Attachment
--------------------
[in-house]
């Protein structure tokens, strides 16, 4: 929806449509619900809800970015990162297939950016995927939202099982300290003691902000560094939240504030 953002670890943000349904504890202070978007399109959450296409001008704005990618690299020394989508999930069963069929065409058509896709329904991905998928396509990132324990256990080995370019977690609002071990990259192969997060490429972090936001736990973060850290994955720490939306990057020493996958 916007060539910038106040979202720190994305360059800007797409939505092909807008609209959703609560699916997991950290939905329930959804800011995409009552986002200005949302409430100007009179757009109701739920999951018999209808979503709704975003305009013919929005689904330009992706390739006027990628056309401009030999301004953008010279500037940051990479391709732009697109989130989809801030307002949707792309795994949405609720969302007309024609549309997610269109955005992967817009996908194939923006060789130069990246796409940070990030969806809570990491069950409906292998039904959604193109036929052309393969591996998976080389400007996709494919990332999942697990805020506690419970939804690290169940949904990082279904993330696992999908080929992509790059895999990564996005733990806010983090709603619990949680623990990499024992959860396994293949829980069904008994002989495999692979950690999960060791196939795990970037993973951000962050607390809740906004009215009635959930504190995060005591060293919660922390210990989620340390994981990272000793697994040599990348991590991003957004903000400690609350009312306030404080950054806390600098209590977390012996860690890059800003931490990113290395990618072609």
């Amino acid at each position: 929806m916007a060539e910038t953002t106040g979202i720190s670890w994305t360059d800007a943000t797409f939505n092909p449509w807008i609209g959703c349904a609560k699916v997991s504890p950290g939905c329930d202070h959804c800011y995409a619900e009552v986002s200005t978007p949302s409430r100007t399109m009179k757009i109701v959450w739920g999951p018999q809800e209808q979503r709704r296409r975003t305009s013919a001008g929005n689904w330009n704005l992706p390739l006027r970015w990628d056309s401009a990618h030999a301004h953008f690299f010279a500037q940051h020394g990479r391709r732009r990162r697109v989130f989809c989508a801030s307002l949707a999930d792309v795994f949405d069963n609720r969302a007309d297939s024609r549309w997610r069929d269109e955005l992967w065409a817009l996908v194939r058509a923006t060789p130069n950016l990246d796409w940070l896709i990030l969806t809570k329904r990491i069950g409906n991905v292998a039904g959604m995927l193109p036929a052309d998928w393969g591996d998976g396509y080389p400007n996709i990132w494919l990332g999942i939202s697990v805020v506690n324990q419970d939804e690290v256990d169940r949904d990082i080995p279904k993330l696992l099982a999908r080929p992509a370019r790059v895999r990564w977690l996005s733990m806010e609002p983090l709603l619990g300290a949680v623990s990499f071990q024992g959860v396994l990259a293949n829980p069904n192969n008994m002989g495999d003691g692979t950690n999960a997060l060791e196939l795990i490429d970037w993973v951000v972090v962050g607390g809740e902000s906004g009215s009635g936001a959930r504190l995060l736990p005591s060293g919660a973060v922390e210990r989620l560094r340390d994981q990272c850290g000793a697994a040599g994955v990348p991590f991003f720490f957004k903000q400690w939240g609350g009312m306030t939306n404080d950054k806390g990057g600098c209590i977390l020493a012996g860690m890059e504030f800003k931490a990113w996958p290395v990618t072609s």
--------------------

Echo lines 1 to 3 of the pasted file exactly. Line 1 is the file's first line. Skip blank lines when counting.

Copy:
[in-house]
């Protein structure tokens, strides 16, 4: 929806449509619900809800970015990162297939950016995927939202099982300290003691902000560094939240504030 953002670890943000349904504890202070978007399109959450296409001008704005990618690299020394989508999930069963069929065409058509896709329904991905998928396509990132324990256990080995370019977690609002071990990259192969997060490429972090936001736990973060850290994955720490939306990057020493996958 916007060539910038106040979202720190994305360059800007797409939505092909807008609209959703609560699916997991950290939905329930959804800011995409009552986002200005949302409430100007009179757009109701739920999951018999209808979503709704975003305009013919929005689904330009992706390739006027990628056309401009030999301004953008010279500037940051990479391709732009697109989130989809801030307002949707792309795994949405609720969302007309024609549309997610269109955005992967817009996908194939923006060789130069990246796409940070990030969806809570990491069950409906292998039904959604193109036929052309393969591996998976080389400007996709494919990332999942697990805020506690419970939804690290169940949904990082279904993330696992999908080929992509790059895999990564996005733990806010983090709603619990949680623990990499024992959860396994293949829980069904008994002989495999692979950690999960060791196939795990970037993973951000962050607390809740906004009215009635959930504190995060005591060293919660922390210990989620340390994981990272000793697994040599990348991590991003957004903000400690609350009312306030404080950054806390600098209590977390012996860690890059800003931490990113290395990618072609």
């Amino acid at each position: 929806m916007a060539e910038t953002t106040g979202i720190s670890w994305t360059d800007a943000t797409f939505n092909p449509w807008i609209g959703c349904a609560k699916v997991s504890p950290g939905c329930d202070h959804c800011y995409a619900e009552v986002s200005t978007p949302s409430r100007t399109m009179k757009i109701v959450w739920g999951p018999q809800e209808q979503r709704r296409r975003t305009s013919a001008g929005n689904w330009n704005l992706p390739l006027r970015w990628d056309s401009a990618h030999a301004h953008f690299f010279a500037q940051h020394g990479r391709r732009r990162r697109v989130f989809c989508a801030s307002l949707a999930d792309v795994f949405d069963n609720r969302a007309d297939s024609r549309w997610r069929d269109e955005l992967w065409a817009l996908v194939r058509a923006t060789p130069n950016l990246d796409w940070l896709i990030l969806t809570k329904r990491i069950g409906n991905v292998a039904g959604m995927l193109p036929a052309d998928w393969g591996d998976g396509y080389p400007n996709i990132w494919l990332g999942i939202s697990v805020v506690n324990q419970d939804e690290v256990d169940r949904d990082i080995p279904k993330l696992l099982a999908r080929p992509a370019r790059v895999r990564w977690l996005s733990m806010e609002p983090l709603l619990g300290a949680v623990s990499f071990q024992g959860v396994l990259a293949n829980p069904n192969n008994m002989g495999d003691g692979t950690n999960a997060l060791e196939l795990i490429d970037w993973v951000v972090v962050g607390g809740e902000s906004g009215s009635g936001a959930r504190l995060l736990p005591s060293g919660a973060v922390e210990r989620l560094r340390d994981q990272c850290g000793a697994a040599g994955v990348p991590f991003f720490f957004k903000q400690w939240g609350g009312m306030t939306n404080d950054k806390g990057g600098c209590i977390l020493a012996g860690m890059e504030f800003k931490a990113w996958p290395v990618t072609s």